After the Tom Allreds moved to Preston, Sylvia and Collier Turner and son Ned joined them within a few months. Mrs. Allred and Mrs. Turner were sisters. The Turners had been living at Currant Creek, working for Joe Saborn and the Manson Ranch. They first lived in a very small log house directly east of the Peter Lauritzen home, that was later bought by Herbert and Stella Allred. After a few years Turners built the cement house west of town which Chris Hermansen later bought. Two more sons, David Horton and Collier Giles, Jrs., were born in Preston. Collier worked for various ranches in Preston, did some leasing and built up a good sized band of sheep from "leppy lambs" which we found abandoned in Jakes Valley.
We often talk of the many good times we all had while living in Preston such as the time we stuffed the chimney of the school house with wet gunny sacks and smoked the place so badly that school was dismissed until it could be aired out. Of course we were all in the "dog house" for some time. And Halloween did not go unnoticed.
Then there were the rabbit hunts on New Year's Day, or the great fun everyone had on the 24th of July--free barbecue, races, games of all sorts. I remember one contest was for the wives to run a race down the road, build a fire, cook bacon and eggs for their husbands and bring it back. The lady who did it in the shortest period of time and did not get dirt or ashes in the food would be the winner. Some ladies couldn't get the fire to burn, others got ashes in the food, or broke the egg yolk, etc. It all counted against the contestant. My Aunt Sylvia won the race.
Dolph Walch had three boys, Eldon, Floyd and Willis, who lived just beyond Turner's house. The kids all walked together going to and from school. One day the Walch boys decided to have some fun with Ned, but because he would not fight they decided to dunk his head in the creek. Their timing was a little off and they almost drowned Ned. After that the teacher would excuse Ned from school five minutes early so he could beat them across the creek and home. As kids will do, we thought we had to retaliate, so when we caught Eldon alone we proceeded to hang him by his heels. The outcome of it all may have been drastic had not Mr. Bruno, Eldon's grandfather, appeared at the right moment.
When Allreds moved to Willow Grove the Turners did also and Collier worked on the ranch. Mrs. Turner did the cooking, cared for the children, etc. while Mrs. Allred worked outside, riding and caring for the stock.
One of the memorable incidents which I recall was when Ned, Faunece and Adelaide decided to go rabbit hunting. They had two 22 rifles, one taking a 22 long shell, the other a short. The shells got mixed up, the wrong size shell getting stuck in Ned's gun. In trying to dislodge the shell the gun discharged and the bullet went through Ned's foot. We always called Aunt Sylvia"Petie" and as we were walking home, Ned bare footed with black sock and shoe in hand,Faunece ran ahead and as she arrived at the house, crying, she said, "Oh, Petie, please don't hang sister, she did not mean to shoot Ned." Of course, she did not bother to explain it was only his foot, and no bones had even been hit. His mother nearly fainted on the spot.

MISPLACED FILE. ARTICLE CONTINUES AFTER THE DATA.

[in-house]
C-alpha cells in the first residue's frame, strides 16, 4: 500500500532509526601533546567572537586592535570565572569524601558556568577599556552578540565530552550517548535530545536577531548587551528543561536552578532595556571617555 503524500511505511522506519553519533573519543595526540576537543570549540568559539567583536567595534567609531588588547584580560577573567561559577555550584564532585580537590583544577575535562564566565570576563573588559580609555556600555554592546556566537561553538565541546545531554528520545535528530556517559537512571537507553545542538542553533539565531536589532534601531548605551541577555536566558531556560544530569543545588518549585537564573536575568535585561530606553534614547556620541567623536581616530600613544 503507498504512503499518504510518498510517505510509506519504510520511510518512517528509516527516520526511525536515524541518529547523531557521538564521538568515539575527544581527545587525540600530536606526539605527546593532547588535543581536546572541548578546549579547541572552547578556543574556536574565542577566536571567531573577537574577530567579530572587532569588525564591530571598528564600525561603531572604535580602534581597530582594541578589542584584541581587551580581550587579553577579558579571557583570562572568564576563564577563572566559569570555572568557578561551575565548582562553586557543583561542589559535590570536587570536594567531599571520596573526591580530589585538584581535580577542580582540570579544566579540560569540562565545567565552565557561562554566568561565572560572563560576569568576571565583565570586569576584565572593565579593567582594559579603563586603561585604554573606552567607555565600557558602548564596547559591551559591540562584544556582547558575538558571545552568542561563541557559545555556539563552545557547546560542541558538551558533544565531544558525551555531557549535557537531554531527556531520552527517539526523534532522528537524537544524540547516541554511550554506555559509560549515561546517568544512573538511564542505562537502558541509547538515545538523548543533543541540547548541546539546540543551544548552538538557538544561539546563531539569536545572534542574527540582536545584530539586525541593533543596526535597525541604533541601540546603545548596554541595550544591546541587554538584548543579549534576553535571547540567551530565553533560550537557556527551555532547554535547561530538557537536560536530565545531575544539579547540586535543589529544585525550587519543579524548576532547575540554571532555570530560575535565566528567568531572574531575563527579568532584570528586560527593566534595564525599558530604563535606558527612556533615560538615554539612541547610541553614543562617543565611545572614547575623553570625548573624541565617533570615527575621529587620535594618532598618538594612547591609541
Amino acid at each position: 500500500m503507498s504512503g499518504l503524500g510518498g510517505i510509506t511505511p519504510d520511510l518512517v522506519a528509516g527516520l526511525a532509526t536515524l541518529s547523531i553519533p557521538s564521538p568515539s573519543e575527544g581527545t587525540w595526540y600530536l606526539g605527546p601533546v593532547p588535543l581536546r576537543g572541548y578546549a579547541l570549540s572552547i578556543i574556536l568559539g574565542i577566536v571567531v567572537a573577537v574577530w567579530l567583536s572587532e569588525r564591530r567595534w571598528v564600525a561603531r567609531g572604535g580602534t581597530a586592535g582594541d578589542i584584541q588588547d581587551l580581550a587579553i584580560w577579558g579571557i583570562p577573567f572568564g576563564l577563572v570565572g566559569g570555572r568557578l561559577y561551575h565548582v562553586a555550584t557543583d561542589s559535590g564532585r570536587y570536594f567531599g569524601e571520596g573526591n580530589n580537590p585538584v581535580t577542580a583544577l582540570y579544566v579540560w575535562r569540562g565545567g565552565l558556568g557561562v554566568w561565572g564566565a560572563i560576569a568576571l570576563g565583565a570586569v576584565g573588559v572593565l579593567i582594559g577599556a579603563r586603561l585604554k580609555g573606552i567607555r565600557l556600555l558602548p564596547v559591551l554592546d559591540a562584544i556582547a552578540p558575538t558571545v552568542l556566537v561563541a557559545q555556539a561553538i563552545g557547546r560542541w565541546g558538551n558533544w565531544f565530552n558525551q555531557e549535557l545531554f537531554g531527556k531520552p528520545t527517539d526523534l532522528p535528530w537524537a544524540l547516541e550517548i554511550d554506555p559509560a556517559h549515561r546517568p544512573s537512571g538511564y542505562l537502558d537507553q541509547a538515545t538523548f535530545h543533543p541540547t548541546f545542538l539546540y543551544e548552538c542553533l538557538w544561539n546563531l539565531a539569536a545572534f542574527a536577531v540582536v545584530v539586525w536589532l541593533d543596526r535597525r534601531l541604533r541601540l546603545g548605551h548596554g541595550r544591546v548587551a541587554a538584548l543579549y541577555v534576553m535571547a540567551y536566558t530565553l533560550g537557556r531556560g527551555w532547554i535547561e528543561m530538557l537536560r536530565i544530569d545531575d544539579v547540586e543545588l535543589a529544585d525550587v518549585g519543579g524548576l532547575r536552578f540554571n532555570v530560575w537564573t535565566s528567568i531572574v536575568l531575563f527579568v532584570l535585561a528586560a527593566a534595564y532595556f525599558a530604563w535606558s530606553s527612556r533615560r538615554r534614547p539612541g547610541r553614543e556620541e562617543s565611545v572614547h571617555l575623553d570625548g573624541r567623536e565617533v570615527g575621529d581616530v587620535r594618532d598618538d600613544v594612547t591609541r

About 1918 Collier and his brother Ormus leased the Berryman Ranch on White River. It was while they lived on this ranch that their youngest son, Collier Jr., was born at Mrs. Windous'home.
After Jess Gardner bought Willow Grove the Turners moved to Ely. Collier worked as maintenance man at the White Pine Hospital for several years and then went to Boulder City during the dam construction. He later worked in Reno as security guard for the Palace Club before retiring in Carson City where he died.
Collier, Jr. played football for Boulder City High School, and was selected on the all-state team a few weeks before he became ill with leukemia. He died shortly before graduating from Boulder City High School and is buried in Ely.
Dave served in General Patton's Fifth Army during the war, was taken prisoner and spent sixteen months as a guest of the Germans. Following the war he returned to Carson City where he still lives. He has one daughter, Sheri, and one granddaughter, Emily, also living in Carson City.
Ned was in the CB's during the war and spent most of the time in the Aleutian Islands. When he returned to Carson he married, and worked as Traveling Auditor for the Nevada Industrial Commission for a short time. He was elected Clerk of the Supreme Court for three 4-year terms before Governor Sawyer appointed him to the Nevada Gaming Control Board, from which job here tired in 1967. He now lives in Reno, is resident agent for several insurance companies, invests in real estate and "plays golf". Ned has no children.
An early photo of the Horton family (Mrs. Allred, Mrs. Turner and others) appears in the 1978 Nevada Magazine Calendar, month of December. This was taken before either of the girls were married.
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